Russia has hit Google (GOOGL) with another fine. Last week, Russia fined it 100,000 rubles ($1,560) for circulating advertisements for a financial service company not allowed to carry out such activity in Russia, Reuters reports. The latest fine adds to the many fines Russia has imposed on the search engine giant recently.
In July, Russia fined Google 700,000 rubles ($11,100) for failing to filter out search results for information banned in Russia. Russia hit the company with a fine of 500,000 rubles ($7,530) in December 2018 for a similar violation.
Russia fined Google millions of dollars in Android antitrust issue
In August 2016, Russia slapped Google with a $6.8 million antitrust fine following a complaint from Yandex (YNDX). As in many other parts of the world, most smartphones sold in Russia run on Google’s Android software. In August, 74% of smartphones in Russia had an Android operating system, according to StatCounter.
Many Android smartphones come preinstalled with Google apps such as YouTube and its search tool. Yandex felt Google was enjoying an undue advantage by having smartphone manufacturers preload its apps onto their products, making money for Google through ads. Advertising is Google’s primary source of revenue.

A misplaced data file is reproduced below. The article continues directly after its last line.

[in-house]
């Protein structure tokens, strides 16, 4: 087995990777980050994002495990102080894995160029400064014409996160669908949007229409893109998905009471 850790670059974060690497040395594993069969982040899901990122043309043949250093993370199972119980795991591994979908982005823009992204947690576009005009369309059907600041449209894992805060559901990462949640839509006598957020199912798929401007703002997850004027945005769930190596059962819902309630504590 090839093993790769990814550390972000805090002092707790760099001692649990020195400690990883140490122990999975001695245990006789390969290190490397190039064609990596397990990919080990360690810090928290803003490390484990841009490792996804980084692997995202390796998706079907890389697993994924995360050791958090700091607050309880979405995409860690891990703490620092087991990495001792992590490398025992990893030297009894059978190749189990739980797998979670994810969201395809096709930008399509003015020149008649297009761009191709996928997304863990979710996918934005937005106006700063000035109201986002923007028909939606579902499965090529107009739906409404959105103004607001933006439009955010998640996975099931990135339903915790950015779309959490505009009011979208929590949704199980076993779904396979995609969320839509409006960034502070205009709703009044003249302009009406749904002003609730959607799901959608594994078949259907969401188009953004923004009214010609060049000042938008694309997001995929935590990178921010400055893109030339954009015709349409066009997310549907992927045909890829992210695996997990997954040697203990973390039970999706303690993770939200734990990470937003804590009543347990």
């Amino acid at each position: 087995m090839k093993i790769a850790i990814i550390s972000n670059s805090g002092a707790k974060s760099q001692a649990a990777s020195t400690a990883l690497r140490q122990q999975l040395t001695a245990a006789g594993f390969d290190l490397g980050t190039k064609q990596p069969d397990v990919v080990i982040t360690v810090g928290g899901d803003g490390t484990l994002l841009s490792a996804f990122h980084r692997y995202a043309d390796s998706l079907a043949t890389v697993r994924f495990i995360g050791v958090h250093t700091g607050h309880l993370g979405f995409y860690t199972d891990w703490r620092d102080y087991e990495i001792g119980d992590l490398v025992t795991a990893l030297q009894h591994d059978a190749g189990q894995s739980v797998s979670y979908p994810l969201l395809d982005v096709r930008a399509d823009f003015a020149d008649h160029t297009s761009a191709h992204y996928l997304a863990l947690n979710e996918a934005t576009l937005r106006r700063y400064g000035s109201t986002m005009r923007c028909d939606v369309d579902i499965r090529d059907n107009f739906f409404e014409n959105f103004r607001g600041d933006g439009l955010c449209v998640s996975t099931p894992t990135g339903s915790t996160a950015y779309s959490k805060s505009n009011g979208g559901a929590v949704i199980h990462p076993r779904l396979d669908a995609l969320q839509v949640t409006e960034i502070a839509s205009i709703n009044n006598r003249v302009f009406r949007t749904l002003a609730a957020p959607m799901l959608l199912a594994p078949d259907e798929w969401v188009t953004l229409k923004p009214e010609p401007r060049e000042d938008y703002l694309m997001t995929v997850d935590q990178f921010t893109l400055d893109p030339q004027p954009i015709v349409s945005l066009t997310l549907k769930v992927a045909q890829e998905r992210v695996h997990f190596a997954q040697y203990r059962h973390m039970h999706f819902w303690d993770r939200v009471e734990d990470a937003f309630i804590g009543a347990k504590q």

Yandex and Google are fierce competitors in Russia’s Internet search market. At the end of August, Google held 52% of the market, according to StatCounter. Meanwhile, Yandex held 45%. In January, however, Yandex led with 54% of the market, and Google held 43%.
Russia complains about political ads
Russia may keep fining Google. The country has accused Google and Facebook (FB) of circulating political advertisements during the country’s recent election. Russian law prohibits political advertising during elections. Furthermore, Russian news agency Tass reports the country’s media regulator believes Google and Facebook knew they were breaking election laws.
Google and Facebook aren’t the only big US tech companies risking Russian fines. Currently, Russia is in a dispute with Facebook and Twitter (TWTR) over local data storage. Russia could fine or ban Facebook and Twitter from operating in its territory if they can’t comply with the law. In 2016, a disagreement over local data storage led to Russia kicking out LinkedIn (MSFT) from its market.